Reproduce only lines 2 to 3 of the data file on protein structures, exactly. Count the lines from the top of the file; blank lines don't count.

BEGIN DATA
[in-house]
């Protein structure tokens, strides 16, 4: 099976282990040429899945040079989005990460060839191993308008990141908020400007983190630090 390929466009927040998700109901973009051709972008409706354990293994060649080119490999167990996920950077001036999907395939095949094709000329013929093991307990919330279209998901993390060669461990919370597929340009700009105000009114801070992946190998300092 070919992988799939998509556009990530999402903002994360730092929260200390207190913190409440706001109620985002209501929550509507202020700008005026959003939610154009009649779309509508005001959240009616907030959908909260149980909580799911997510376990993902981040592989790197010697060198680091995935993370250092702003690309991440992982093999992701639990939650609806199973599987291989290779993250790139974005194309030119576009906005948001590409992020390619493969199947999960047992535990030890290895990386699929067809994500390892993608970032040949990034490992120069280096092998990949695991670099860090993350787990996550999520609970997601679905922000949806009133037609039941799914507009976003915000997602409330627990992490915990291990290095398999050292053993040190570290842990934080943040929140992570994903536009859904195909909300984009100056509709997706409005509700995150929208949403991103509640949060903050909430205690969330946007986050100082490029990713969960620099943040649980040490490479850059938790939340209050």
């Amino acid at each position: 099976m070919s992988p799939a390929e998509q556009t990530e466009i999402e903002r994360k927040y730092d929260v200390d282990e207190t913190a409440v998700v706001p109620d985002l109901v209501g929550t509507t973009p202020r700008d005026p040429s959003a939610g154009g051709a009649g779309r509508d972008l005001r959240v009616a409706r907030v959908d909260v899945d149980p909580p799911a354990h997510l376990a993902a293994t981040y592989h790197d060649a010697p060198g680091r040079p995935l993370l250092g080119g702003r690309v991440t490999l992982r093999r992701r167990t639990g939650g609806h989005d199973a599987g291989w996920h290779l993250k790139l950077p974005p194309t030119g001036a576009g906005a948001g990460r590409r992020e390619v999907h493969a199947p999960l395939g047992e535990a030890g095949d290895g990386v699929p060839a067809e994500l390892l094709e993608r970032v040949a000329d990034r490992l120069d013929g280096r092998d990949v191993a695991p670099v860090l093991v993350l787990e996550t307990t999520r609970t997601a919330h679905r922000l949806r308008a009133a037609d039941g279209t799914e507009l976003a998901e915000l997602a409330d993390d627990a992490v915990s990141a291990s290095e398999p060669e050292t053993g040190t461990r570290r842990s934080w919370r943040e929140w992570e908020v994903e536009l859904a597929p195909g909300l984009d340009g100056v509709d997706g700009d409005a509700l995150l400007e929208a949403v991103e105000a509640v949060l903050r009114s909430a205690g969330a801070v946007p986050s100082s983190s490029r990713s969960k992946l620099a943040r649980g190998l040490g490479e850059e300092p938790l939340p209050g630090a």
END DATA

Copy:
């Protein structure tokens, strides 16, 4: 099976282990040429899945040079989005990460060839191993308008990141908020400007983190630090 390929466009927040998700109901973009051709972008409706354990293994060649080119490999167990996920950077001036999907395939095949094709000329013929093991307990919330279209998901993390060669461990919370597929340009700009105000009114801070992946190998300092 070919992988799939998509556009990530999402903002994360730092929260200390207190913190409440706001109620985002209501929550509507202020700008005026959003939610154009009649779309509508005001959240009616907030959908909260149980909580799911997510376990993902981040592989790197010697060198680091995935993370250092702003690309991440992982093999992701639990939650609806199973599987291989290779993250790139974005194309030119576009906005948001590409992020390619493969199947999960047992535990030890290895990386699929067809994500390892993608970032040949990034490992120069280096092998990949695991670099860090993350787990996550999520609970997601679905922000949806009133037609039941799914507009976003915000997602409330627990992490915990291990290095398999050292053993040190570290842990934080943040929140992570994903536009859904195909909300984009100056509709997706409005509700995150929208949403991103509640949060903050909430205690969330946007986050100082490029990713969960620099943040649980040490490479850059938790939340209050």
């Amino acid at each position: 099976m070919s992988p799939a390929e998509q556009t990530e466009i999402e903002r994360k927040y730092d929260v200390d282990e207190t913190a409440v998700v706001p109620d985002l109901v209501g929550t509507t973009p202020r700008d005026p040429s959003a939610g154009g051709a009649g779309r509508d972008l005001r959240v009616a409706r907030v959908d909260v899945d149980p909580p799911a354990h997510l376990a993902a293994t981040y592989h790197d060649a010697p060198g680091r040079p995935l993370l250092g080119g702003r690309v991440t490999l992982r093999r992701r167990t639990g939650g609806h989005d199973a599987g291989w996920h290779l993250k790139l950077p974005p194309t030119g001036a576009g906005a948001g990460r590409r992020e390619v999907h493969a199947p999960l395939g047992e535990a030890g095949d290895g990386v699929p060839a067809e994500l390892l094709e993608r970032v040949a000329d990034r490992l120069d013929g280096r092998d990949v191993a695991p670099v860090l093991v993350l787990e996550t307990t999520r609970t997601a919330h679905r922000l949806r308008a009133a037609d039941g279209t799914e507009l976003a998901e915000l997602a409330d993390d627990a992490v915990s990141a291990s290095e398999p060669e050292t053993g040190t461990r570290r842990s934080w919370r943040e929140w992570e908020v994903e536009l859904a597929p195909g909300l984009d340009g100056v509709d997706g700009d409005a509700l995150l400007e929208a949403v991103e105000a509640v949060l903050r009114s909430a205690g969330a801070v946007p986050s100082s983190s490029r990713s969960k992946l620099a943040r649980g190998l040490g490479e850059e300092p938790l939340p209050g630090a």